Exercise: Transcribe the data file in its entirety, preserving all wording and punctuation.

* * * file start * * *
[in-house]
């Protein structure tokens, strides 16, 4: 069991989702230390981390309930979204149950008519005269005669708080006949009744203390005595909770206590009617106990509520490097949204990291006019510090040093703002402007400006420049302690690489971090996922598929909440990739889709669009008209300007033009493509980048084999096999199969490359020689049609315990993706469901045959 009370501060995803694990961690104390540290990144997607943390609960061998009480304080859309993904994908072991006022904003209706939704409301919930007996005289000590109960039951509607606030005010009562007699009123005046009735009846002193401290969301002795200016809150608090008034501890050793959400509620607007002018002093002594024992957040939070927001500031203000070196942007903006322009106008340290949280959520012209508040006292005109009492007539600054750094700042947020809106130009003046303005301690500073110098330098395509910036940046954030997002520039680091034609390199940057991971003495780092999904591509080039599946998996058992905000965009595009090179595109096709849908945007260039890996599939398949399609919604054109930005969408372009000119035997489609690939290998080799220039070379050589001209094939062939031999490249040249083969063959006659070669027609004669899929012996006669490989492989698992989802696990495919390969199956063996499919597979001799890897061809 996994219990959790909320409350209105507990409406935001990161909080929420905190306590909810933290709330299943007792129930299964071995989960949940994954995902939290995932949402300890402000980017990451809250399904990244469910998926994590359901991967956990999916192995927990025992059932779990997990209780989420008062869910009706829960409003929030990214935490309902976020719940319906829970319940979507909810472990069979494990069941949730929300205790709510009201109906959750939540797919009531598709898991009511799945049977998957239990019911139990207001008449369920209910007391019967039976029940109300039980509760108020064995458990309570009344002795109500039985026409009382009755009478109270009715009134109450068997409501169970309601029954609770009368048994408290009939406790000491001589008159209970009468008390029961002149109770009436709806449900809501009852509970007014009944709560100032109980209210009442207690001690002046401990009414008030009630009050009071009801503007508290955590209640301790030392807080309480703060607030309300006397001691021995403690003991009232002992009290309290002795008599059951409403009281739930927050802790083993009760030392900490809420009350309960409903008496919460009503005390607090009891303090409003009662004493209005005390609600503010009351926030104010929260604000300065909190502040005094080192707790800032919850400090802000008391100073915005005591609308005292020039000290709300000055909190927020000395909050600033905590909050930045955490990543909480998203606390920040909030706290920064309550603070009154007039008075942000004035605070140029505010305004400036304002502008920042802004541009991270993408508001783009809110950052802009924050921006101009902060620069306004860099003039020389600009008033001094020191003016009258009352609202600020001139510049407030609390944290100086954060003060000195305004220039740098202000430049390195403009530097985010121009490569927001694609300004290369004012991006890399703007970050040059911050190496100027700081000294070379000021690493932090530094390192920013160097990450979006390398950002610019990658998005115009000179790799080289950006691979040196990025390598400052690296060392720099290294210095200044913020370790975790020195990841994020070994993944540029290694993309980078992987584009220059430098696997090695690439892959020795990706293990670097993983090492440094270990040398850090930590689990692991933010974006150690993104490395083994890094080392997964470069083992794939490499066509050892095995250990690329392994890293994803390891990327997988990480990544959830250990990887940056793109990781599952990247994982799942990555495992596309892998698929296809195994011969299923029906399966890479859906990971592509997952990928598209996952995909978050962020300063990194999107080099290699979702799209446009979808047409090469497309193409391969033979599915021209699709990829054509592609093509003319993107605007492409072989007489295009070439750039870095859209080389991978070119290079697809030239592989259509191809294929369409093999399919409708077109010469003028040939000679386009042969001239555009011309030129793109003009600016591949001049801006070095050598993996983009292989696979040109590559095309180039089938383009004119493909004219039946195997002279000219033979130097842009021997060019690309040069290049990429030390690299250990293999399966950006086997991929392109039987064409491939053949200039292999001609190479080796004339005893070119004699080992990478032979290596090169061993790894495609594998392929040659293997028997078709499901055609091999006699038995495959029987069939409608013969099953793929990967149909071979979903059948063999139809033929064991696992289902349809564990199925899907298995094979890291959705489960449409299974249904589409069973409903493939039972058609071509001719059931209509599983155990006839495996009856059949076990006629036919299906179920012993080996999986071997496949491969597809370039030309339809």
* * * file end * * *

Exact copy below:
[in-house]
């Protein structure tokens, strides 16, 4: 069991989702230390981390309930979204149950008519005269005669708080006949009744203390005595909770206590009617106990509520490097949204990291006019510090040093703002402007400006420049302690690489971090996922598929909440990739889709669009008209300007033009493509980048084999096999199969490359020689049609315990993706469901045959 009370501060995803694990961690104390540290990144997607943390609960061998009480304080859309993904994908072991006022904003209706939704409301919930007996005289000590109960039951509607606030005010009562007699009123005046009735009846002193401290969301002795200016809150608090008034501890050793959400509620607007002018002093002594024992957040939070927001500031203000070196942007903006322009106008340290949280959520012209508040006292005109009492007539600054750094700042947020809106130009003046303005301690500073110098330098395509910036940046954030997002520039680091034609390199940057991971003495780092999904591509080039599946998996058992905000965009595009090179595109096709849908945007260039890996599939398949399609919604054109930005969408372009000119035997489609690939290998080799220039070379050589001209094939062939031999490249040249083969063959006659070669027609004669899929012996006669490989492989698992989802696990495919390969199956063996499919597979001799890897061809 996994219990959790909320409350209105507990409406935001990161909080929420905190306590909810933290709330299943007792129930299964071995989960949940994954995902939290995932949402300890402000980017990451809250399904990244469910998926994590359901991967956990999916192995927990025992059932779990997990209780989420008062869910009706829960409003929030990214935490309902976020719940319906829970319940979507909810472990069979494990069941949730929300205790709510009201109906959750939540797919009531598709898991009511799945049977998957239990019911139990207001008449369920209910007391019967039976029940109300039980509760108020064995458990309570009344002795109500039985026409009382009755009478109270009715009134109450068997409501169970309601029954609770009368048994408290009939406790000491001589008159209970009468008390029961002149109770009436709806449900809501009852509970007014009944709560100032109980209210009442207690001690002046401990009414008030009630009050009071009801503007508290955590209640301790030392807080309480703060607030309300006397001691021995403690003991009232002992009290309290002795008599059951409403009281739930927050802790083993009760030392900490809420009350309960409903008496919460009503005390607090009891303090409003009662004493209005005390609600503010009351926030104010929260604000300065909190502040005094080192707790800032919850400090802000008391100073915005005591609308005292020039000290709300000055909190927020000395909050600033905590909050930045955490990543909480998203606390920040909030706290920064309550603070009154007039008075942000004035605070140029505010305004400036304002502008920042802004541009991270993408508001783009809110950052802009924050921006101009902060620069306004860099003039020389600009008033001094020191003016009258009352609202600020001139510049407030609390944290100086954060003060000195305004220039740098202000430049390195403009530097985010121009490569927001694609300004290369004012991006890399703007970050040059911050190496100027700081000294070379000021690493932090530094390192920013160097990450979006390398950002610019990658998005115009000179790799080289950006691979040196990025390598400052690296060392720099290294210095200044913020370790975790020195990841994020070994993944540029290694993309980078992987584009220059430098696997090695690439892959020795990706293990670097993983090492440094270990040398850090930590689990692991933010974006150690993104490395083994890094080392997964470069083992794939490499066509050892095995250990690329392994890293994803390891990327997988990480990544959830250990990887940056793109990781599952990247994982799942990555495992596309892998698929296809195994011969299923029906399966890479859906990971592509997952990928598209996952995909978050962020300063990194999107080099290699979702799209446009979808047409090469497309193409391969033979599915021209699709990829054509592609093509003319993107605007492409072989007489295009070439750039870095859209080389991978070119290079697809030239592989259509191809294929369409093999399919409708077109010469003028040939000679386009042969001239555009011309030129793109003009600016591949001049801006070095050598993996983009292989696979040109590559095309180039089938383009004119493909004219039946195997002279000219033979130097842009021997060019690309040069290049990429030390690299250990293999399966950006086997991929392109039987064409491939053949200039292999001609190479080796004339005893070119004699080992990478032979290596090169061993790894495609594998392929040659293997028997078709499901055609091999006699038995495959029987069939409608013969099953793929990967149909071979979903059948063999139809033929064991696992289902349809564990199925899907298995094979890291959705489960449409299974249904589409069973409903493939039972058609071509001719059931209509599983155990006839495996009856059949076990006629036919299906179920012993080996999986071997496949491969597809370039030309339809």